"The Birth of a Nation" (U.S. Dramatic) • Actor Nate Parker ("Beyond the Lights") goes all in on this passion project, not just starring in but writing and directing this historical drama about Nat Turner, who led a slave rebellion in Virginia in 1831. And if that weren't incendiary enough, Parker has chosen the most inflammatory possible title — the title of D.W. Griffith's landmark, and appallingly racist, 1915 epic about the Ku Klux Klan. That's gutsy.
"Christine" (U.S. Dramatic) and "Kate Plays Christine" (U.S. Documentary) • Too bad Sundance doesn't do double features, because this pairing is a natural. Both films talk about the same strange case: Sarasota, Fla., TV reporter Christine Chubbuck, who in 1974 orchestrated her own suicide on live television. In "Christine," directed by Antonio Campos ("Simon Killer," SFF'12), Rebecca Hall ("Iron Man 3," "The Gift") plays Chubbuck in a dramatic narrative. In "Kate Plays Christine," director Robert Greene follows actor Kate Lyn Sheil as she prepares to play Chubbuck in another project.
"Film Hawk" (U.S. Documentary) • This is a movie longtime Sundancers will enjoy: a fond profile of indie-film guru Bob Hawk, who has consulted on some of the biggest movies in the independent film world.
"Love & Friendship" (Premieres) • Director Whit Stillman knows his way around the back-and-forth of social classes, as his 1990 debut "Metropolitan" showed. So it's only natural that he would, sooner or later, meet up with Jane Austen, whose novella he adapts here. What's more, he uses it to reunite the stars of his 1998 comedy "The Last Days of Disco," Kate Beckinsale and Chloë Sevigny.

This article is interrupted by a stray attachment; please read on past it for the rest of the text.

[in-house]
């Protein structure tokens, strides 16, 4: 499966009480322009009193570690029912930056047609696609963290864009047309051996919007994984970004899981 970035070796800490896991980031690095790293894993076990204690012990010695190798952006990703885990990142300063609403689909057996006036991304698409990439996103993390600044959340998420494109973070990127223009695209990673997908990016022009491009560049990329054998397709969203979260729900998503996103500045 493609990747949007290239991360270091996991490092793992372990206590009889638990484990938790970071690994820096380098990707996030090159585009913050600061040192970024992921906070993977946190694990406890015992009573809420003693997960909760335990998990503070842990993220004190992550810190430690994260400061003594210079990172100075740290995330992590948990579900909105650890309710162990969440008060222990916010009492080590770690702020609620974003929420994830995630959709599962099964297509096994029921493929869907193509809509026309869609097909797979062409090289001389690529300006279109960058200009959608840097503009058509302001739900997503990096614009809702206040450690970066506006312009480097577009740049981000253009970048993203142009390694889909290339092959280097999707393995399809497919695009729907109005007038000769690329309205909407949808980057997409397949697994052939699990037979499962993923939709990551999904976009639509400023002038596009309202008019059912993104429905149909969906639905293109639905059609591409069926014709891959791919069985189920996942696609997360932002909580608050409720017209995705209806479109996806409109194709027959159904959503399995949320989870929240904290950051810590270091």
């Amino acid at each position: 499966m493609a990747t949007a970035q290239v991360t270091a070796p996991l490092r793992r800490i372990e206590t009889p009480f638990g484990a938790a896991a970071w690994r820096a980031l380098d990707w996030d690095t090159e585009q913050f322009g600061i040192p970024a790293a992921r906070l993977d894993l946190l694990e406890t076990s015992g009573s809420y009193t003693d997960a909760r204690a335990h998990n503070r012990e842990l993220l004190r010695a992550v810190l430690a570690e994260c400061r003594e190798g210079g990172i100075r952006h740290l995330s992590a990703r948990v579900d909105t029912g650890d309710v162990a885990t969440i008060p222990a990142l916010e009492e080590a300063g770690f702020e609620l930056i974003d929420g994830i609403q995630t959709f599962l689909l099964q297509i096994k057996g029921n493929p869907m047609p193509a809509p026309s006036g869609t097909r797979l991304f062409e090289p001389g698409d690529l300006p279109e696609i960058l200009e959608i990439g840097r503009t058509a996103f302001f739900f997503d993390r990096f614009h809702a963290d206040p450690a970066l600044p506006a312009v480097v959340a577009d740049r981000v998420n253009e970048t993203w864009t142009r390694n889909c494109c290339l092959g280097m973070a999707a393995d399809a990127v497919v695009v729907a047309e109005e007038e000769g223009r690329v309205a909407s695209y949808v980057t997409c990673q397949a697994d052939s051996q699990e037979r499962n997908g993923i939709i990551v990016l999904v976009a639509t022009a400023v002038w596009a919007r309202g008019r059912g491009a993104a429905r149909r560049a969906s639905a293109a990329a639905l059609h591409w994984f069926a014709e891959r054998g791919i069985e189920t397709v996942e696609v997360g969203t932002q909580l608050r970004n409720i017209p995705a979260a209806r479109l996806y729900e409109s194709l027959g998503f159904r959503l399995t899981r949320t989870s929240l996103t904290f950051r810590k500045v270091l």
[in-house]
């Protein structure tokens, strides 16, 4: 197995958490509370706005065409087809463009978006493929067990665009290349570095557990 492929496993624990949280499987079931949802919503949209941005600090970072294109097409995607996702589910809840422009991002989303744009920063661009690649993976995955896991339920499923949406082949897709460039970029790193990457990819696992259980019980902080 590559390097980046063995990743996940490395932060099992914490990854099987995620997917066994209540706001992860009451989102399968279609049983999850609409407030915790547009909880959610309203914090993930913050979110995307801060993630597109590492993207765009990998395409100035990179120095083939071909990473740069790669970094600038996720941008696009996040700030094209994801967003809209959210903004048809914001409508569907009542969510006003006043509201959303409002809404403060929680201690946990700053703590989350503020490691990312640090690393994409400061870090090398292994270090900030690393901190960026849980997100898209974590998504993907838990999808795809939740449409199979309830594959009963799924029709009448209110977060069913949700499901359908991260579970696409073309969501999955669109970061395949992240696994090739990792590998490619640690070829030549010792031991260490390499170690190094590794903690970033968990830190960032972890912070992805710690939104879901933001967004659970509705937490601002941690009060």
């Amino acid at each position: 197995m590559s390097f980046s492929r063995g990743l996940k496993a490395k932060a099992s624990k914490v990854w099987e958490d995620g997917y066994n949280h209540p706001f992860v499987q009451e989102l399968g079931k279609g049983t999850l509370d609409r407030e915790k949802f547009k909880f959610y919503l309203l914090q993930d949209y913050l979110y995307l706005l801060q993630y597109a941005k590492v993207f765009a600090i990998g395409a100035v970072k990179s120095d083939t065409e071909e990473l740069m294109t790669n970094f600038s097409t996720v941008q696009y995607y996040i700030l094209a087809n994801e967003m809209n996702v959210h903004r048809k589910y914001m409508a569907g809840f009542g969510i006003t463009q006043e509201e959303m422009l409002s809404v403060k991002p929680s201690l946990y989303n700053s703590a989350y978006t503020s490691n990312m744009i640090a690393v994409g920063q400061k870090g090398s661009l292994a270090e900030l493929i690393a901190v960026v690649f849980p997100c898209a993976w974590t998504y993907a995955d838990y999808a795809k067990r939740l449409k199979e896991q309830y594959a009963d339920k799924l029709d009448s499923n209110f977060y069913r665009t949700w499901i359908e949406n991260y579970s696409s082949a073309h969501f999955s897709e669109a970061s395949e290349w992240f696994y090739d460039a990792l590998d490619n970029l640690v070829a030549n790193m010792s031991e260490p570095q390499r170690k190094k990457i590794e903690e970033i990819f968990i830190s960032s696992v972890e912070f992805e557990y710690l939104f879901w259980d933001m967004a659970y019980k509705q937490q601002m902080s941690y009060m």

"The Lure" (World Cinema Dramatic) • You have to give this one points for weirdness: a musical from Poland about flesh-eating mermaid strippers. And, trust me, it's even more bizarre than that.
"Newtown" (U.S. Documentary) and "Under the Gun" (Documentary Premieres) • Two documentaries take different trajectories from the same starting point: the 2012 massacre at Sandy Hook Elementary School in Connecticut. "Newtown" is the more intimate, as director Kim A. Snyder looks at how the mass shooting changed the community where it happened. In "Under the Gun," director Stephanie Soechtig and producer/anchor Katie Couric (who took on obesity in "Fed Up") take a broader perspective at the gun-control issue.
"Southside With You" (U.S. Dramatic) • Writer-director Richard Tanne's romantic drama is already one of the most anticipated titles at Sundance: a movie that re-enacts the first date, through Chicago's South Side, of young lawyers Michelle Robinson (Tika Sumpter) and Barack Obama (Parker Sawyers).
"Swiss Army Man" (U.S. Dramatic) • Comedies are either hit or miss at Sundance, because either you laugh or you don't. So it will be interesting to see how audiences react to this one by filmmakers Daniel Kwan and Daniel Scheinert — known collectively as The Daniels — about a lonely guy (Paul Dano) who makes a new friend (Daniel Radcliffe) in the wilderness. The funny part is the fact that this new friend is a dead body.
"Weiner" (U.S. Documentary) • It's a sure thing that the New York press, if nobody else, will be paying attention to this documentary that looks behind the scenes at former Rep. Anthony Weiner's campaign for mayor of the Big Apple, when his notorious sexting habits resurfaced. It will be worth it just to see clips of John Oliver, during his "Daily Show" stint, uttering the words "Carlos Danger."
"Wiener-Dog" (Premieres) • The big mystery in director Todd Solondz's movie, a collection of vignettes that each feature a particular dachshund, is this: how much of it refers to Solondz's 1996 Sundance Grand Jury Prize winner "Welcome to the Dollhouse." One clue: Greta Gerwig's character has the same name, Dawn Wiener, as the girl Heather Matarazzo played in the original.